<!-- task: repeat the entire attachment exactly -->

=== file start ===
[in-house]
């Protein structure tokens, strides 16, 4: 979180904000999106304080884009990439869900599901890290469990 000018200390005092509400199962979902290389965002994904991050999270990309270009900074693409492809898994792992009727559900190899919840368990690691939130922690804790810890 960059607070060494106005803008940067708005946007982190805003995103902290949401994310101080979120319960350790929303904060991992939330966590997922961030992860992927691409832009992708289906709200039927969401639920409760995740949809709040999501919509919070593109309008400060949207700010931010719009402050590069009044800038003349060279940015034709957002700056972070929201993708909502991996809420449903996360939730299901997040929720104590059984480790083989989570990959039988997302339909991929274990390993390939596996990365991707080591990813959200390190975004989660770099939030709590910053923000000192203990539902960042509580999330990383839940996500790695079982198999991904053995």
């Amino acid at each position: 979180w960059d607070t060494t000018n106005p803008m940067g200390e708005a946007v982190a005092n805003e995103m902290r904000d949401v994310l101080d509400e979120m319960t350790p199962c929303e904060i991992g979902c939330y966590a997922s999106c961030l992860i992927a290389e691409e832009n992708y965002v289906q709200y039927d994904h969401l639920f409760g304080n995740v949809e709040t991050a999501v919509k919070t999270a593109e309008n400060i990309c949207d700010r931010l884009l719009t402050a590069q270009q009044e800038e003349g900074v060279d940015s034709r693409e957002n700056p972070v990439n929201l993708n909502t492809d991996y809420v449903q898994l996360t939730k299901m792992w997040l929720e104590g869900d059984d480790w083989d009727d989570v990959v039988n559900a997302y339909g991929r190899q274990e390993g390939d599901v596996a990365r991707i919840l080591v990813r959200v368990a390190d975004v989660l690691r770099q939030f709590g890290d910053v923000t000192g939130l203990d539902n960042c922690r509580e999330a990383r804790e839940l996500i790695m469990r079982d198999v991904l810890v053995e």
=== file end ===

[in-house]
């Protein structure tokens, strides 16, 4: 979180904000999106304080884009990439869900599901890290469990 000018200390005092509400199962979902290389965002994904991050999270990309270009900074693409492809898994792992009727559900190899919840368990690691939130922690804790810890 960059607070060494106005803008940067708005946007982190805003995103902290949401994310101080979120319960350790929303904060991992939330966590997922961030992860992927691409832009992708289906709200039927969401639920409760995740949809709040999501919509919070593109309008400060949207700010931010719009402050590069009044800038003349060279940015034709957002700056972070929201993708909502991996809420449903996360939730299901997040929720104590059984480790083989989570990959039988997302339909991929274990390993390939596996990365991707080591990813959200390190975004989660770099939030709590910053923000000192203990539902960042509580999330990383839940996500790695079982198999991904053995």
């Amino acid at each position: 979180w960059d607070t060494t000018n106005p803008m940067g200390e708005a946007v982190a005092n805003e995103m902290r904000d949401v994310l101080d509400e979120m319960t350790p199962c929303e904060i991992g979902c939330y966590a997922s999106c961030l992860i992927a290389e691409e832009n992708y965002v289906q709200y039927d994904h969401l639920f409760g304080n995740v949809e709040t991050a999501v919509k919070t999270a593109e309008n400060i990309c949207d700010r931010l884009l719009t402050a590069q270009q009044e800038e003349g900074v060279d940015s034709r693409e957002n700056p972070v990439n929201l993708n909502t492809d991996y809420v449903q898994l996360t939730k299901m792992w997040l929720e104590g869900d059984d480790w083989d009727d989570v990959v039988n559900a997302y339909g991929r190899q274990e390993g390939d599901v596996a990365r991707i919840l080591v990813r959200v368990a390190d975004v989660l690691r770099q939030f709590g890290d910053v923000t000192g939130l203990d539902n960042c922690r509580e999330a990383r804790e839940l996500i790695m469990r079982d198999v991904l810890v053995e």